Adding envelope modules to your Eurorack modular synthesizer can expand the control you have over your oscillator or overall combination of sounds. An envelope is comprised of four key components, attack, decay, sustain and release, commonly referred to as ADSR.
Attack is how long it takes for the peak transient to be hit in the oscillator. Increasing the attack will make a swelling or rising effect. This is great for soft airy pads, rise and fall hits, as well as crescendo horn type sounds.
Decay is the length it takes the sound to descend from its maximum level to its sustain level. This is a great way to cause some chaotic effects in the oscillator when hitting the keys or input source at full velocity.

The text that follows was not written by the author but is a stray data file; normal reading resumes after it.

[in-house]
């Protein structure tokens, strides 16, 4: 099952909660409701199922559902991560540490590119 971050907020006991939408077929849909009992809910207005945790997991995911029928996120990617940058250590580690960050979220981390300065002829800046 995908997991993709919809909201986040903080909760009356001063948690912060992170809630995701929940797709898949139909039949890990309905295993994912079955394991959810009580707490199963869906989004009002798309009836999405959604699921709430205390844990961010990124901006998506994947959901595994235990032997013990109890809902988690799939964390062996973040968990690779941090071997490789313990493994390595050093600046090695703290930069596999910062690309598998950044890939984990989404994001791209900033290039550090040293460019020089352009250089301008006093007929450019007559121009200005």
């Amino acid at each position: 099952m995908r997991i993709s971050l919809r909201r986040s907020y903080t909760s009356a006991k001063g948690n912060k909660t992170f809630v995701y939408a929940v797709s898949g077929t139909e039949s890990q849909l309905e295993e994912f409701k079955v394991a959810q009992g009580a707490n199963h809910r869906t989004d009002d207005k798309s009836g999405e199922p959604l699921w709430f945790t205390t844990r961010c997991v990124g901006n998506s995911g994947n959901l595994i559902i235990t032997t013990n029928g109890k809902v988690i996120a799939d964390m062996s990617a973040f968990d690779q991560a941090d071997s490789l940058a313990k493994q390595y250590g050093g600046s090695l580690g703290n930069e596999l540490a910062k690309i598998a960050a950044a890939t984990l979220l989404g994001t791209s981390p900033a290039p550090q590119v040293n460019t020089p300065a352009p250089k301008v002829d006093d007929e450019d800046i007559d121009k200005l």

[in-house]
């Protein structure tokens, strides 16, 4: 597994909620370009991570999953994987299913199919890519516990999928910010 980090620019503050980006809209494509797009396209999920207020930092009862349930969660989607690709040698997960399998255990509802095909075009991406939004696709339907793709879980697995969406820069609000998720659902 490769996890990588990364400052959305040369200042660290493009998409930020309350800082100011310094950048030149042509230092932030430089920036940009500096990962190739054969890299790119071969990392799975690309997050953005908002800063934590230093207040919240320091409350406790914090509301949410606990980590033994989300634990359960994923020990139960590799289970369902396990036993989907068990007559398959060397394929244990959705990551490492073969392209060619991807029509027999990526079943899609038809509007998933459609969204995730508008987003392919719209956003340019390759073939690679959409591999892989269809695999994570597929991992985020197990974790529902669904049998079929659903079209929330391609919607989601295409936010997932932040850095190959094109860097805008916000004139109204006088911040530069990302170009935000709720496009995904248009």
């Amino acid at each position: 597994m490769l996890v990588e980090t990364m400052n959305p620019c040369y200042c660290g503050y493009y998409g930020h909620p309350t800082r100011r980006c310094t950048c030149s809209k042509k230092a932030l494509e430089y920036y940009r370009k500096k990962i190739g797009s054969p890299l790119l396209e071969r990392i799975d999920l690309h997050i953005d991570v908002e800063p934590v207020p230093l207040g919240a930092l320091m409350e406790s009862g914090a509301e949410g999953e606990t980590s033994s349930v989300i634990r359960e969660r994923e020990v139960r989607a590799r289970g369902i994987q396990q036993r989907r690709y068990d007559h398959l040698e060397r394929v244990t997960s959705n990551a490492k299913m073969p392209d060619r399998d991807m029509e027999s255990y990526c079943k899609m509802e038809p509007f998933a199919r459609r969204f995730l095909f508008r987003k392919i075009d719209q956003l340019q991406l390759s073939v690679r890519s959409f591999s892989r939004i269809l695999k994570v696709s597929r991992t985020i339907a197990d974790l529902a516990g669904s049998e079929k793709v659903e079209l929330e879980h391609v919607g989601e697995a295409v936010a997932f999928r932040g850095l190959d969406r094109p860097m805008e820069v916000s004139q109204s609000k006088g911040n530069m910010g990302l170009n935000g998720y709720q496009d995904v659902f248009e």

Sustain is engaged after the decay stage is complete. Sustain is held until the envelope receives a note off command from the keyboard, or the gate ends. For something like a pad or synth lead, you will want to have increased sustain so the pad will not end in the middle of the performance.
Release is how long it takes the sound to descend from its current sustain velocity to zero after the signal stops generating a new input, or the gate is turned off. This is a great way to add sustain to notes, similar to an expression sustain pedal on a keyboard or live piano.
In most modular synths, you can assign envelope filters to multiple stages of the Eurorack, including the amplifier section, filter section and more. This allows infinite expansion to the sound and endless possibilities of sound design within the modular unit.
Any questions regarding the right envelope filters for your setup, be sure to contact your sales rep at Vintage King.